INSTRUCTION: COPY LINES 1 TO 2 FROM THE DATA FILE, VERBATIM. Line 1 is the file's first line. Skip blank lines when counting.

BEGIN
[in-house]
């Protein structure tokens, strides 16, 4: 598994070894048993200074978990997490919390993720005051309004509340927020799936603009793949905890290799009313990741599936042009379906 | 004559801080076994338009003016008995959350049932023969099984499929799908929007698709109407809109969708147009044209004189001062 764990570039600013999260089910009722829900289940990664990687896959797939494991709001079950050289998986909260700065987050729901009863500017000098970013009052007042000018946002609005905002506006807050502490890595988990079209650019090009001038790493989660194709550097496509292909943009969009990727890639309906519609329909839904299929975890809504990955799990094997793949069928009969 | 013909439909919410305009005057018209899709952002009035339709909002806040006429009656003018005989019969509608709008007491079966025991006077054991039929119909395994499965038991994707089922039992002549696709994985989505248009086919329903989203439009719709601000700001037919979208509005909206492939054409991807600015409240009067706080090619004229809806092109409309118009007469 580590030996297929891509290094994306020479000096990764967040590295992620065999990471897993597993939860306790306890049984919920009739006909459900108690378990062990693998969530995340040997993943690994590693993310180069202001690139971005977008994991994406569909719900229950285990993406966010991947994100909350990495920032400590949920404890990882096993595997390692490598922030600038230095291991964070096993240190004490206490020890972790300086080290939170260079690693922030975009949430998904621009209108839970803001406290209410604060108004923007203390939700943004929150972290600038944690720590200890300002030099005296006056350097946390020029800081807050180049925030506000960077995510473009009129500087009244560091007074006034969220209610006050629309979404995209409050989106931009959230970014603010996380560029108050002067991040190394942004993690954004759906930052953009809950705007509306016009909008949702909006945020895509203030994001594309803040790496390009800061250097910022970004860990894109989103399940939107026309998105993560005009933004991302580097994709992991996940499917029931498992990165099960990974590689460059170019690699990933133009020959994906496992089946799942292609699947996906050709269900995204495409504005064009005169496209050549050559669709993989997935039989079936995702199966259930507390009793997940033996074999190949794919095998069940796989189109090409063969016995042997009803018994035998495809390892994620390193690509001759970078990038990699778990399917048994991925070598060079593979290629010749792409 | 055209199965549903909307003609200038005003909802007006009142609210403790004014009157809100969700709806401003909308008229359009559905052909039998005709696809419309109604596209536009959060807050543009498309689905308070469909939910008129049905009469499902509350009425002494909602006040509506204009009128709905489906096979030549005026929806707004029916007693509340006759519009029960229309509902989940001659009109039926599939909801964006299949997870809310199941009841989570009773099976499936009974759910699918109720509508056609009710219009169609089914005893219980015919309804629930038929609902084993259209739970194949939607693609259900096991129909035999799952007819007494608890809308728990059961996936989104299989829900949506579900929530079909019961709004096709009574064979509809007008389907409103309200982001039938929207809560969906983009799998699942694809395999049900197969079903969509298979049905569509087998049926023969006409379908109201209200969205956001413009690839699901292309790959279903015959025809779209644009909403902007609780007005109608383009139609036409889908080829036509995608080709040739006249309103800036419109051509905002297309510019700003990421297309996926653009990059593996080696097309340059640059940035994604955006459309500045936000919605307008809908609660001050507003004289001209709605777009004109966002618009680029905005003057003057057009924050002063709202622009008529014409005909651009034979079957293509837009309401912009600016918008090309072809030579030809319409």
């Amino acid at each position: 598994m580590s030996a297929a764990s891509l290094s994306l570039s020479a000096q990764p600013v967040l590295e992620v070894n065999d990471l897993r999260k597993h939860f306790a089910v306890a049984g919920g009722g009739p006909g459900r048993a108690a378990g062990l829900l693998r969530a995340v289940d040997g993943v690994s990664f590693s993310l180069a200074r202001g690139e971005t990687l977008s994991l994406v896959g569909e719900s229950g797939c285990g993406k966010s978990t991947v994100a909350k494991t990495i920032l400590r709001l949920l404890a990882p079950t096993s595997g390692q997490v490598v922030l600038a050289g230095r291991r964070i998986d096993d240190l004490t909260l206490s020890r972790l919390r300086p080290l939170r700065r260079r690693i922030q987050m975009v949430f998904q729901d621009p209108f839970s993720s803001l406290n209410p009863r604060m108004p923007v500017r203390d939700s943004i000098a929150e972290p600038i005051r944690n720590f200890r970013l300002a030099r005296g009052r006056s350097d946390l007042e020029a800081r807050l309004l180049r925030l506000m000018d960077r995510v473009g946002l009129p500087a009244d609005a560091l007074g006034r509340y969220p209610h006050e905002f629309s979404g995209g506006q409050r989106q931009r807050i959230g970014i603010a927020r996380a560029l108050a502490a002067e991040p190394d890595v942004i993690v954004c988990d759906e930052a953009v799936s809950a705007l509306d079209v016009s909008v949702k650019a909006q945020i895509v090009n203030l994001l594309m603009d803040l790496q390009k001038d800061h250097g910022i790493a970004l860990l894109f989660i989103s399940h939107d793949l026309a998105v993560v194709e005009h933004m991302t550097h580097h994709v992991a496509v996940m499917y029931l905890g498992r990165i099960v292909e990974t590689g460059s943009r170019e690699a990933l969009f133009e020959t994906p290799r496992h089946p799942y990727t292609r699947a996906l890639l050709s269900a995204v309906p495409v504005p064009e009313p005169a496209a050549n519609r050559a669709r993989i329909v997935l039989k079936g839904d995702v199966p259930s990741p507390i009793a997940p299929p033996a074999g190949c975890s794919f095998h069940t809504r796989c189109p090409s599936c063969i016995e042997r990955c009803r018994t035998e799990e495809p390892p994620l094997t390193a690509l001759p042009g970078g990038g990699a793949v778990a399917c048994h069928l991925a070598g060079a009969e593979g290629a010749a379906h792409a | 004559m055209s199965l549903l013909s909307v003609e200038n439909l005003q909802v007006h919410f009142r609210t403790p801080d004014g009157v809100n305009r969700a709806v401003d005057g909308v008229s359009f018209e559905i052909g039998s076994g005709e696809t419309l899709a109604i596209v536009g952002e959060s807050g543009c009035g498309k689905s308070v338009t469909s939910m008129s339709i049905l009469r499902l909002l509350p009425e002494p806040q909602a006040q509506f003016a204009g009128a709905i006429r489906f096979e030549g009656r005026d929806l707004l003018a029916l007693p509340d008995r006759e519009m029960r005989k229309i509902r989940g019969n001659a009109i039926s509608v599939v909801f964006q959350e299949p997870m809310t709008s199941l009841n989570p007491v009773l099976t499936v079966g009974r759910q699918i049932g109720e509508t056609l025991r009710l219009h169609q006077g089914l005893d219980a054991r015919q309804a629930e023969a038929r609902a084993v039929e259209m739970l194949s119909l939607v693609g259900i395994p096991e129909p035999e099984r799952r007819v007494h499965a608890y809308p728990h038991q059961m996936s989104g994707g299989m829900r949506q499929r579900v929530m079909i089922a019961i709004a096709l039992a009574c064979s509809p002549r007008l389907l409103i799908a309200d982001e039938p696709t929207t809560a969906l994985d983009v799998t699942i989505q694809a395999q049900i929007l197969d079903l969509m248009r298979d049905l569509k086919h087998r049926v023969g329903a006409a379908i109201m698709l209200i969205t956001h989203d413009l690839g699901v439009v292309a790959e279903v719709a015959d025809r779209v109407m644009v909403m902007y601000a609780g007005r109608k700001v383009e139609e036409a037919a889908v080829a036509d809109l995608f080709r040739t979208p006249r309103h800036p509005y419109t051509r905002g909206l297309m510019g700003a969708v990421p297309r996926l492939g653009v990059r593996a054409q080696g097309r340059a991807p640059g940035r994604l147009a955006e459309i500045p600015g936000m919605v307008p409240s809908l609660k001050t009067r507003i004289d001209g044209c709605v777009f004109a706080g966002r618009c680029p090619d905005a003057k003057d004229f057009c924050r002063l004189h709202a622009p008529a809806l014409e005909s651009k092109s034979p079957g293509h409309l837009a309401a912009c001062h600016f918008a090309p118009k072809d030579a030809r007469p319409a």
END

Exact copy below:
[in-house]
């Protein structure tokens, strides 16, 4: 598994070894048993200074978990997490919390993720005051309004509340927020799936603009793949905890290799009313990741599936042009379906 | 004559801080076994338009003016008995959350049932023969099984499929799908929007698709109407809109969708147009044209004189001062 764990570039600013999260089910009722829900289940990664990687896959797939494991709001079950050289998986909260700065987050729901009863500017000098970013009052007042000018946002609005905002506006807050502490890595988990079209650019090009001038790493989660194709550097496509292909943009969009990727890639309906519609329909839904299929975890809504990955799990094997793949069928009969 | 013909439909919410305009005057018209899709952002009035339709909002806040006429009656003018005989019969509608709008007491079966025991006077054991039929119909395994499965038991994707089922039992002549696709994985989505248009086919329903989203439009719709601000700001037919979208509005909206492939054409991807600015409240009067706080090619004229809806092109409309118009007469 580590030996297929891509290094994306020479000096990764967040590295992620065999990471897993597993939860306790306890049984919920009739006909459900108690378990062990693998969530995340040997993943690994590693993310180069202001690139971005977008994991994406569909719900229950285990993406966010991947994100909350990495920032400590949920404890990882096993595997390692490598922030600038230095291991964070096993240190004490206490020890972790300086080290939170260079690693922030975009949430998904621009209108839970803001406290209410604060108004923007203390939700943004929150972290600038944690720590200890300002030099005296006056350097946390020029800081807050180049925030506000960077995510473009009129500087009244560091007074006034969220209610006050629309979404995209409050989106931009959230970014603010996380560029108050002067991040190394942004993690954004759906930052953009809950705007509306016009909008949702909006945020895509203030994001594309803040790496390009800061250097910022970004860990894109989103399940939107026309998105993560005009933004991302580097994709992991996940499917029931498992990165099960990974590689460059170019690699990933133009020959994906496992089946799942292609699947996906050709269900995204495409504005064009005169496209050549050559669709993989997935039989079936995702199966259930507390009793997940033996074999190949794919095998069940796989189109090409063969016995042997009803018994035998495809390892994620390193690509001759970078990038990699778990399917048994991925070598060079593979290629010749792409 | 055209199965549903909307003609200038005003909802007006009142609210403790004014009157809100969700709806401003909308008229359009559905052909039998005709696809419309109604596209536009959060807050543009498309689905308070469909939910008129049905009469499902509350009425002494909602006040509506204009009128709905489906096979030549005026929806707004029916007693509340006759519009029960229309509902989940001659009109039926599939909801964006299949997870809310199941009841989570009773099976499936009974759910699918109720509508056609009710219009169609089914005893219980015919309804629930038929609902084993259209739970194949939607693609259900096991129909035999799952007819007494608890809308728990059961996936989104299989829900949506579900929530079909019961709004096709009574064979509809007008389907409103309200982001039938929207809560969906983009799998699942694809395999049900197969079903969509298979049905569509087998049926023969006409379908109201209200969205956001413009690839699901292309790959279903015959025809779209644009909403902007609780007005109608383009139609036409889908080829036509995608080709040739006249309103800036419109051509905002297309510019700003990421297309996926653009990059593996080696097309340059640059940035994604955006459309500045936000919605307008809908609660001050507003004289001209709605777009004109966002618009680029905005003057003057057009924050002063709202622009008529014409005909651009034979079957293509837009309401912009600016918008090309072809030579030809319409």